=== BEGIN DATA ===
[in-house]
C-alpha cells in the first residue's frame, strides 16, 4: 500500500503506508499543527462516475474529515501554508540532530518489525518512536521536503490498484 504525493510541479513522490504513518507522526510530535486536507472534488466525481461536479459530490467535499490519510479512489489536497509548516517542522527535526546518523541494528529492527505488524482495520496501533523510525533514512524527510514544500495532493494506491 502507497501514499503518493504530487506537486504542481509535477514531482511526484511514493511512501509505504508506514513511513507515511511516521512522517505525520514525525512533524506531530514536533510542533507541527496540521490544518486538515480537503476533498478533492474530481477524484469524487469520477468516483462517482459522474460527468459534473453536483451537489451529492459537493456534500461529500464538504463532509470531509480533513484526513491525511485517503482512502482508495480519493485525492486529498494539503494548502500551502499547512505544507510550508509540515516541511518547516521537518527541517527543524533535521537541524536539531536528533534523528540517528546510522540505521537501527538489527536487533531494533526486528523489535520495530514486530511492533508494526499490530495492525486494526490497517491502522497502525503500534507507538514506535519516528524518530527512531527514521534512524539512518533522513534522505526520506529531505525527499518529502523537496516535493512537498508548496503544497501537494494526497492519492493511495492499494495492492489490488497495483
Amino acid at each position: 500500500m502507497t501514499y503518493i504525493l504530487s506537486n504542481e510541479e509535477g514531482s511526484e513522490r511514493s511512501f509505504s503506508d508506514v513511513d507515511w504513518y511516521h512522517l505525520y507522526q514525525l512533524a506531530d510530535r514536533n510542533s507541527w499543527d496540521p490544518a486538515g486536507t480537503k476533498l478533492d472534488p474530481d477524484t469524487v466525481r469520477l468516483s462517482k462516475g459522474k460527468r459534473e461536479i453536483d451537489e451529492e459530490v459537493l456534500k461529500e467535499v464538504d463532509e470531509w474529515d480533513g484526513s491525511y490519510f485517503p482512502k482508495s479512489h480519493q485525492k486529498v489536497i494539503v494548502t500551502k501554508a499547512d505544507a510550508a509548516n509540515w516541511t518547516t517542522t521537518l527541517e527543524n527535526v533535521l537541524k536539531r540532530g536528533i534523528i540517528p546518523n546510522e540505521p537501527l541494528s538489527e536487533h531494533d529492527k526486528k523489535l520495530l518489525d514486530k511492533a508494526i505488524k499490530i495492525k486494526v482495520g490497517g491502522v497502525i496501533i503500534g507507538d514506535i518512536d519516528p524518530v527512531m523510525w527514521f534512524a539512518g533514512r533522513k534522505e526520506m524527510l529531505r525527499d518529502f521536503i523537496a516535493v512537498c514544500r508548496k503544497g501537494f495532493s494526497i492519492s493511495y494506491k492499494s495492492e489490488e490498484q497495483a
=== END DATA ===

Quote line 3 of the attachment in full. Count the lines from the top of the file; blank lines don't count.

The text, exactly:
Amino acid at each position: 500500500m502507497t501514499y503518493i504525493l504530487s506537486n504542481e510541479e509535477g514531482s511526484e513522490r511514493s511512501f509505504s503506508d508506514v513511513d507515511w504513518y511516521h512522517l505525520y507522526q514525525l512533524a506531530d510530535r514536533n510542533s507541527w499543527d496540521p490544518a486538515g486536507t480537503k476533498l478533492d472534488p474530481d477524484t469524487v466525481r469520477l468516483s462517482k462516475g459522474k460527468r459534473e461536479i453536483d451537489e451529492e459530490v459537493l456534500k461529500e467535499v464538504d463532509e470531509w474529515d480533513g484526513s491525511y490519510f485517503p482512502k482508495s479512489h480519493q485525492k486529498v489536497i494539503v494548502t500551502k501554508a499547512d505544507a510550508a509548516n509540515w516541511t518547516t517542522t521537518l527541517e527543524n527535526v533535521l537541524k536539531r540532530g536528533i534523528i540517528p546518523n546510522e540505521p537501527l541494528s538489527e536487533h531494533d529492527k526486528k523489535l520495530l518489525d514486530k511492533a508494526i505488524k499490530i495492525k486494526v482495520g490497517g491502522v497502525i496501533i503500534g507507538d514506535i518512536d519516528p524518530v527512531m523510525w527514521f534512524a539512518g533514512r533522513k534522505e526520506m524527510l529531505r525527499d518529502f521536503i523537496a516535493v512537498c514544500r508548496k503544497g501537494f495532493s494526497i492519492s493511495y494506491k492499494s495492492e489490488e490498484q497495483a